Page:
NUVO News Editor Amber Stearns was presented with an Excellence in Journalism Award as part of the Indiana Recycling Coalition Annual Conference this afternoon.
During the presentation, IRC Executive Director Carrie Hamilton credited NUVO's coverage of Covanta's contract with Indianapolis as a key component in the dissolution of the recycling deal. In February, Indianapolis and Covanta suspended the recycling center contract.
Catch up on our Fall 2015 series on Covanta: A Garbage Deal, penned jointly by Amber Stearns and former NUVO Managing Editor Ed Wenck:
How Indy’s new recycling deal could cost taxpayers millions (October 2015, Ed Wenck)
Covanta defends its position (October 2015, Ed Wenck and Amber Stearns)
How Indy's new recycling deal could cost taxpayers millions Part II (November 2015, Ed Wenck and Amber Stearns)
Appeals court rules against the city in Covanta recycling center case (February 2016, Amber Stearns)
Indianapolis, Covanta agree to suspend recycling center contract (February 2016, Ed Wenck)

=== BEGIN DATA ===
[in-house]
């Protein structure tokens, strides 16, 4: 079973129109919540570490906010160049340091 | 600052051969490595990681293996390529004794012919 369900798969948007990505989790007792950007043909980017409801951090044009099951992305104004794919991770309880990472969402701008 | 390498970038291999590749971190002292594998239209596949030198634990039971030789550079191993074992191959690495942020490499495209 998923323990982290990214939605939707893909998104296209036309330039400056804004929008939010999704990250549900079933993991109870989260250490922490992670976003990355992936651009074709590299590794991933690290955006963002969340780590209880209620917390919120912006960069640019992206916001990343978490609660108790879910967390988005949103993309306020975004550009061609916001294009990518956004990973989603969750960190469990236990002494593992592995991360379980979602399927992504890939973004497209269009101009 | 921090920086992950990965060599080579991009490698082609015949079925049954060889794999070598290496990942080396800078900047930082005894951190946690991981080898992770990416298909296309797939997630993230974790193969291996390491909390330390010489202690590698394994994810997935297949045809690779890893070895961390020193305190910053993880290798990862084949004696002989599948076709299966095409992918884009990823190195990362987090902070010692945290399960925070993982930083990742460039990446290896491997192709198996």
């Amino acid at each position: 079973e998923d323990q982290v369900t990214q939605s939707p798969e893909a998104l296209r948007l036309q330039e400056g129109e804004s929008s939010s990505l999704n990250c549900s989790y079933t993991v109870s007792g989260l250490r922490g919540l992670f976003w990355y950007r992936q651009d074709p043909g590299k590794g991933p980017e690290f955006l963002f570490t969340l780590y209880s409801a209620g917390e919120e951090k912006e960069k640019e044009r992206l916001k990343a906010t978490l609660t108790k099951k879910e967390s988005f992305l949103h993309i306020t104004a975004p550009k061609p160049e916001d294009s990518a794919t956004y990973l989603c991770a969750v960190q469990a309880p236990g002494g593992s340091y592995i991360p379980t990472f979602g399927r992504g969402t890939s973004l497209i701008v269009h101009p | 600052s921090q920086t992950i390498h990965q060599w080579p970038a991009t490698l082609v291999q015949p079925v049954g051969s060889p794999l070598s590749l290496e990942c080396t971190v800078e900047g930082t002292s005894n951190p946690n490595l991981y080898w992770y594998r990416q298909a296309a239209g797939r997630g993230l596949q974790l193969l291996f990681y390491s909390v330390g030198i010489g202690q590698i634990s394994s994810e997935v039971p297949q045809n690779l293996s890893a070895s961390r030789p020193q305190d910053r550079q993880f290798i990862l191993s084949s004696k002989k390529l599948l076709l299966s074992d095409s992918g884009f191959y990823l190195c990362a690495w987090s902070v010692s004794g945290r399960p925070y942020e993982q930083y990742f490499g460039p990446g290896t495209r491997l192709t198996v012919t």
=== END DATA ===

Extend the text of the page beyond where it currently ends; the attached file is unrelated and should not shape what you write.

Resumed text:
- Brian Weiss
- Stearns and her IRC award plaque — and yes, the frame is recycled.
Need just a nugget of what the fuss over Covanta was about? From our cover story:
Covanta is the company that burns Indy's trash for steam that it can turn into power and sell. They signed a new agreement with Indianapolis, a contract that includes a recycling plan that critics are calling inefficient at best, and there are questions about the lack of public discussion regarding that contract.
That contracts also inspired a lawsuit. The lawsuit and its appeals are over a year old: Two paper companies and an Indy citizen are taking the city of Indianapolis to court. (The plaintiffs lost the first round; a decision on the appeal is expected in January 2016.)
Over trash. Gargbage. The stuff we leave by the curb.
That suit notes that Indy's got the potential to be throwing away a very large stack of taxpayer dollars, along with any possibility for the city to improve its recycling programs.
In fact, what's become the most contentious clause of the contract prevents Indy from improving its recycling capabilities through 2028 — or pay a penalty of $4 million per year. Every year. Through the end of the deal.
If you'd like to get more involved in recycling in Indianapolis, the Indiana Recycling Coalition invites the public to an industry expert forum at the Marriott East on Wednesday at 4:30 p.m.
Can't go? Send suggestions to email@example.com to contribute to the discussion.
If you go:
Indiana Recycling Coalition Industry Expert Forum
Marriott East, 7202 E. 21st St.